A young friend of ours is an interpreter for the deaf. That put her in position to meet her new husband who is a member of the Canadian Deaf Curling Association.
I knew there would be sign language at the ceremony, but I didn't expect it to be quite the production it turned out to be. The ceremony was conducted in English, but as the groom's friends and family were French, there were two interpreters. One signed ASL to interpret the English being spoken, while another signed for the French people in attendance who could not hear.
The bride and groom both spoke their vows, but also signed them. I have never seen vows exchanged in such a beautiful manner before. Hands and facial expressions can convey so much more than a nervous voice can.
When it came time for the rings, the groom turned to his sister, who was acting as the "best man" but she just ran her hands down her dress and shrugged her shoulders. There were no pockets in the dress, of course. She turned to the groomsman behind her but he just raised his hands skyward, to indicate he didn't have them either. He turned to the next in line who did the same, and so it went all the way down the line of five groomsmen. The final one searched his pockets and looked a little panicky before also indicating he didn't have them. I sat there thinking, "Oh, oh, he was supposed to have them and forgot them someplace." But no, he produced them and the rings were sent back up the line up to be put on the fingers. The minister, quietly said, "I think that was planned."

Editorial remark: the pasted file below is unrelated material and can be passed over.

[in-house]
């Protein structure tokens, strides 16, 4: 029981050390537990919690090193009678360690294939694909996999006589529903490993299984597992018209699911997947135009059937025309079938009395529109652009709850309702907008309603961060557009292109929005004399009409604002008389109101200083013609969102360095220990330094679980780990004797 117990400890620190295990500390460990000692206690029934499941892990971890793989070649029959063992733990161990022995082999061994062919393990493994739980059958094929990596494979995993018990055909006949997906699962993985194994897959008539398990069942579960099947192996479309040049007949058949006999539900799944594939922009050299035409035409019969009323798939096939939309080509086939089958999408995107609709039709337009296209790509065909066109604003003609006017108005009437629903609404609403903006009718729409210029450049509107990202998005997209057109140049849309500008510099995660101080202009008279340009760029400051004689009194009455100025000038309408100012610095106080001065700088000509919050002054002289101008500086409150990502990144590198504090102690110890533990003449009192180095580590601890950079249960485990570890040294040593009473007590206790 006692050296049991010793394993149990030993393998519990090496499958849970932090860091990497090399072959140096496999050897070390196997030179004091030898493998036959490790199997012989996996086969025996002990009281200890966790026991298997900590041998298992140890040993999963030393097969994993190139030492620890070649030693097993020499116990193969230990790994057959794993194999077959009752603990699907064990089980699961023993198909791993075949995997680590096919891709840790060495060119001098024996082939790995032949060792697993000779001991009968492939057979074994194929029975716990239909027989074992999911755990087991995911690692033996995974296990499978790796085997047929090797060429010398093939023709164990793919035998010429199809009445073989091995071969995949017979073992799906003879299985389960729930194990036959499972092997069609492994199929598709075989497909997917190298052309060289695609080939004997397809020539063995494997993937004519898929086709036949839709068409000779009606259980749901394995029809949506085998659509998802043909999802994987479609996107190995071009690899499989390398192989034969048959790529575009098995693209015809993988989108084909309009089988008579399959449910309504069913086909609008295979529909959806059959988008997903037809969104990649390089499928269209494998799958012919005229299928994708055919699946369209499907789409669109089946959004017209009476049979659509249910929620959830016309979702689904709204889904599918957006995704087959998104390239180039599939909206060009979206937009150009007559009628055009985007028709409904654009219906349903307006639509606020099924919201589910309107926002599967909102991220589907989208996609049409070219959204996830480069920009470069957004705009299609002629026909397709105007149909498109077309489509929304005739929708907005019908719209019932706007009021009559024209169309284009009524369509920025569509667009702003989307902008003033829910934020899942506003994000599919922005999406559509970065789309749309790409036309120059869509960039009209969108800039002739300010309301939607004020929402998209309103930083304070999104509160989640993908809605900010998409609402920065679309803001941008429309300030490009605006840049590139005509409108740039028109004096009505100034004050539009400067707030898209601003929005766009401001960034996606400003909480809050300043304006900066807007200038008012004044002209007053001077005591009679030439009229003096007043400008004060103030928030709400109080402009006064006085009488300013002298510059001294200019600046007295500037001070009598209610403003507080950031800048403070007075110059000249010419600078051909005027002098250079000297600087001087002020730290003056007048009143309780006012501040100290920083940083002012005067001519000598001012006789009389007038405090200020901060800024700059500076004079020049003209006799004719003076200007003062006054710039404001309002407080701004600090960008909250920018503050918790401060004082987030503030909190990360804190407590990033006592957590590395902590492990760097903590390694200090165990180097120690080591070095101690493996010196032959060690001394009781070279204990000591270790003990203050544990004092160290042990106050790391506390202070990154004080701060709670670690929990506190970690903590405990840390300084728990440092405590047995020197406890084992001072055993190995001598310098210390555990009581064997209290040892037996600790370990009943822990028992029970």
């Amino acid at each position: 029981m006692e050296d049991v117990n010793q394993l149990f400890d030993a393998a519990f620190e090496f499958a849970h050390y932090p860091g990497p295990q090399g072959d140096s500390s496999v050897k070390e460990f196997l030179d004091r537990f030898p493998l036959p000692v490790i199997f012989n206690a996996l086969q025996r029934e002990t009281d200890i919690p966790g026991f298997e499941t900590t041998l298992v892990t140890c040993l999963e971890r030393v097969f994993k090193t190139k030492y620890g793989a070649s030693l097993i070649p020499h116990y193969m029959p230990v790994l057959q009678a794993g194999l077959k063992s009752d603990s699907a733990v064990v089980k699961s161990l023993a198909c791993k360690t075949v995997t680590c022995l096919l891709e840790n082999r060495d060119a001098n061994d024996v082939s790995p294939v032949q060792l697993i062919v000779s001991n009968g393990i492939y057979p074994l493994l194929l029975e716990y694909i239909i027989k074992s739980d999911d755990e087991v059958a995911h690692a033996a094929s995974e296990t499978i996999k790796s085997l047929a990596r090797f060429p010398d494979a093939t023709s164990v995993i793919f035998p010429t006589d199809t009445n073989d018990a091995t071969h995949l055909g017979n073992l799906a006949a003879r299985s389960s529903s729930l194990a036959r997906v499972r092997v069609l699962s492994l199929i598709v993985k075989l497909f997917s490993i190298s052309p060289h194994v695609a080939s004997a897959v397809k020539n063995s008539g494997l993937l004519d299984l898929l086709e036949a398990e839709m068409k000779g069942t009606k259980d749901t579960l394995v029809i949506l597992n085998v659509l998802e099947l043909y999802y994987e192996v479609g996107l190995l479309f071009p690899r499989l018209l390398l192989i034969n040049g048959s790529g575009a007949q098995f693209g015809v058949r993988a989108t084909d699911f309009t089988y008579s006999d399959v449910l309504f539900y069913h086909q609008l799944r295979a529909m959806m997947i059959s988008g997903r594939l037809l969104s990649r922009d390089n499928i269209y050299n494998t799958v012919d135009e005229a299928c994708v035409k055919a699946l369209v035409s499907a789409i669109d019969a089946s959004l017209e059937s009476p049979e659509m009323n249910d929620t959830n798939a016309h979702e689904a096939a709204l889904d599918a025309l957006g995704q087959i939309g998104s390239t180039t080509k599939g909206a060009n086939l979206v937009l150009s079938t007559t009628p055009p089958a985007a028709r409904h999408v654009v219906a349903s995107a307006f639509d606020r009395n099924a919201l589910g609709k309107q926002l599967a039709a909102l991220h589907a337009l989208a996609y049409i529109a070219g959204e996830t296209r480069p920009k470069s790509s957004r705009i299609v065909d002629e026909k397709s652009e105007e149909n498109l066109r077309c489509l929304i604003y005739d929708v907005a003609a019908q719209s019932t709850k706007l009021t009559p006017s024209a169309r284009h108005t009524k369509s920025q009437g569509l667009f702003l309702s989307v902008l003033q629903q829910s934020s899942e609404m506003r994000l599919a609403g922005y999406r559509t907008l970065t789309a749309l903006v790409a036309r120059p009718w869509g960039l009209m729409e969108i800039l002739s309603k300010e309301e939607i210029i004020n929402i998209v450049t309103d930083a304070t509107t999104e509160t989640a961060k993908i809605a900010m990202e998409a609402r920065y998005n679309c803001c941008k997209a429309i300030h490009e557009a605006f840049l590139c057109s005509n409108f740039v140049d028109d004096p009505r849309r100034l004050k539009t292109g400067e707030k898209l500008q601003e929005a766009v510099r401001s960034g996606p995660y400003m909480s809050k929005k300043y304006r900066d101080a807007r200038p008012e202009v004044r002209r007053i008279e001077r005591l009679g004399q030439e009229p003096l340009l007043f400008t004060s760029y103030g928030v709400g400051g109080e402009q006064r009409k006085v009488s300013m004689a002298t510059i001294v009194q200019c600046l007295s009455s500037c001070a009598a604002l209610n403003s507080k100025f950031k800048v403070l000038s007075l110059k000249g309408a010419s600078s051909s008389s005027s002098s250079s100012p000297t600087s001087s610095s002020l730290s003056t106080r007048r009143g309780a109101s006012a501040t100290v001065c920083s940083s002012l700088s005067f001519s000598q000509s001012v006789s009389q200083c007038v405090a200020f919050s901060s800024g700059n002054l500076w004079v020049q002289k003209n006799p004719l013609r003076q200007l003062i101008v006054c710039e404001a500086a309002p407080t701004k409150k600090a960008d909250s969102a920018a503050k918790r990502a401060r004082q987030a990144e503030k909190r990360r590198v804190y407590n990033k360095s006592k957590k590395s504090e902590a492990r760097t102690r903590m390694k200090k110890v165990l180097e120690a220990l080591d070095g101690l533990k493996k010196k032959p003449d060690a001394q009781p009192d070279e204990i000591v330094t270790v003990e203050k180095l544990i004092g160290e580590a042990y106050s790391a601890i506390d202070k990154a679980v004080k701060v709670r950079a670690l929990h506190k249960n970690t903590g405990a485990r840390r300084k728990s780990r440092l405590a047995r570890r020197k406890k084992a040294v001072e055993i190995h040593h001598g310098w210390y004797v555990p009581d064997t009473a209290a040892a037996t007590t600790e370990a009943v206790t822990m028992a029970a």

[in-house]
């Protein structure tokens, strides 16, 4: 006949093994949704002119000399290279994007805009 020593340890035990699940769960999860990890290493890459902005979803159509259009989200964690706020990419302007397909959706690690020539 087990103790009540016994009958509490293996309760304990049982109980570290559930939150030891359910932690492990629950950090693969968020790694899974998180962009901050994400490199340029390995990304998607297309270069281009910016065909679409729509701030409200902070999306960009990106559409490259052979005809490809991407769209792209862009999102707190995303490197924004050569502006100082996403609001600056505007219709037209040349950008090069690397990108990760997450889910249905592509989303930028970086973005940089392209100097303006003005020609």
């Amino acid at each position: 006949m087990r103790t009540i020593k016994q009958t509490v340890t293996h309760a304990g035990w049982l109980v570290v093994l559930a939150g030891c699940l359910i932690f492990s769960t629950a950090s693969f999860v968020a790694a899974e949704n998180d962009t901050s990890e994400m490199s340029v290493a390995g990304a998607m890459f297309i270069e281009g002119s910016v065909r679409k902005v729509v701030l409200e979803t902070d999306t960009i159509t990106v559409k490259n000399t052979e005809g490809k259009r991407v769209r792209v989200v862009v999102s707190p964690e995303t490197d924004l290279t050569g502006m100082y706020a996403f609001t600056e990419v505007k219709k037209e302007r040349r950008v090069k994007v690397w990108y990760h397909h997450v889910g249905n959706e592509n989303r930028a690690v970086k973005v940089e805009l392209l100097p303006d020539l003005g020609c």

Then it came time for the minister to introduce the new couple to those in attendance. Music was playing in the background. Suddenly one of the bridesmaids,with her bouquet clenched in her teeth, seemed to have a bee in her bum and started wiggling around. Pretty soon the rest of the bridesmaids were also in motion. It spread to the groomsmen and then the bride and groom and finally even the minister got in on the act. It was a flash dance!
During the evening, at both the wedding and the reception, there was a lady who would gracefully use sign language to "sing" a song. She used exaggerated graceful flowing motions to sign the words, and effectively sing without making a sound.
At one point the bride and groom actually got up and "sang" a special song to each other, in this same manner.
As the minister so aptly put it, everything went off with only one hitch....the bride to the groom.